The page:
Yesterday's Independent featured a great interview with 'Lemony Snicket', the author (or rather, the pseudonym of the author) of the 'Series of Unfortunate Events' books. Readers sent in the questions, and he gives some great responses. My favourite is this:
Q: Your books don't end happily. Their message seems to be that it is only by luck and cunning that you can get ahead in life. Do you agree? And do you think that this is a valuable lesson for children?
A: There are as many methods to get ahead in life as there are "messages" in books, ranging from the methods you cite - luck and cunning - to more noble methods such as integrity, honesty and the careful study of the poetry of Elizabeth Bishop; and less noble methods such as arson, blackmail and making obscene gestures at motorists.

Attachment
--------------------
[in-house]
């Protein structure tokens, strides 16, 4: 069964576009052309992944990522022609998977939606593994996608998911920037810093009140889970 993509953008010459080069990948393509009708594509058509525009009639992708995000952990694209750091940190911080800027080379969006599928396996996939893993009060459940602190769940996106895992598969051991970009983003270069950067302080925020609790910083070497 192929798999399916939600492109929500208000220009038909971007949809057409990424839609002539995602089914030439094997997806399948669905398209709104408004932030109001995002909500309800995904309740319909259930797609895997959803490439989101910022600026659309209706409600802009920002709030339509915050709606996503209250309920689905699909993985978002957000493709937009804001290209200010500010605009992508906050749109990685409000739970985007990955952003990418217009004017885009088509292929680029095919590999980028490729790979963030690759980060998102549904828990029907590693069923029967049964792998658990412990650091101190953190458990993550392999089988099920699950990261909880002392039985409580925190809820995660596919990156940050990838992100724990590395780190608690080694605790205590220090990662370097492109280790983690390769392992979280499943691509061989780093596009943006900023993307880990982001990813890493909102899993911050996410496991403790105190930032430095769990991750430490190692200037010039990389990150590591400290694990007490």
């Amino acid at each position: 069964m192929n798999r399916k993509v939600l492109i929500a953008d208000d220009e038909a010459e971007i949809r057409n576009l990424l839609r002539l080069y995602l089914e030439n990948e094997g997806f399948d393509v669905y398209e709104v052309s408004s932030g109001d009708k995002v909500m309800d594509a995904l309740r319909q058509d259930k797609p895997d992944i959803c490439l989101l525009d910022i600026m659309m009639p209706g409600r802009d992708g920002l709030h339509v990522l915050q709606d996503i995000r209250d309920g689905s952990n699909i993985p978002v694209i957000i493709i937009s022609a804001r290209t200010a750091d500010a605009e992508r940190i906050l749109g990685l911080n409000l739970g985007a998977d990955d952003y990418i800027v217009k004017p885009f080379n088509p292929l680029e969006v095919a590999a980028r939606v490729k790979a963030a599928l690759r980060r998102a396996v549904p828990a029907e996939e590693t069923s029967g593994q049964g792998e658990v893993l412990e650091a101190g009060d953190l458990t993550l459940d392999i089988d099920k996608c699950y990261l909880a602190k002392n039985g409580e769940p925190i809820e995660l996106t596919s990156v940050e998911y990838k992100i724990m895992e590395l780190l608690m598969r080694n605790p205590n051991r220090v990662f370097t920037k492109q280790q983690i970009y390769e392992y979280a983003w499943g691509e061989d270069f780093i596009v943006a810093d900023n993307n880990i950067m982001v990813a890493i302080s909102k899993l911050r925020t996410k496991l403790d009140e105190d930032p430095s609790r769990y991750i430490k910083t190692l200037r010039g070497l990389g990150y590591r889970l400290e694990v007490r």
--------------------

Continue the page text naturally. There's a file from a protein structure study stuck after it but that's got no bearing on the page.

In fact, it is virtually impossible to get behind in life, as life has a tendency to march forward obliviously, like so many people we know, and eventually life is over and one's position is not "ahead" or "behind" but "underground" or "scattered to the winds". For this reason it seems like a waste of time to dwell on methods that one might use to get ahead in life, and instead concentrate on what might be a noble and pleasing thing to do with one's time as this march continues. This is a lesson for all of us, not just the young, and it might properly be described not as "valuable" but "inevitable".
Genius. I haven't read the books, but I'm tempted to go and see the film adaptation, starring Jim Carey, which is out in cinemas now.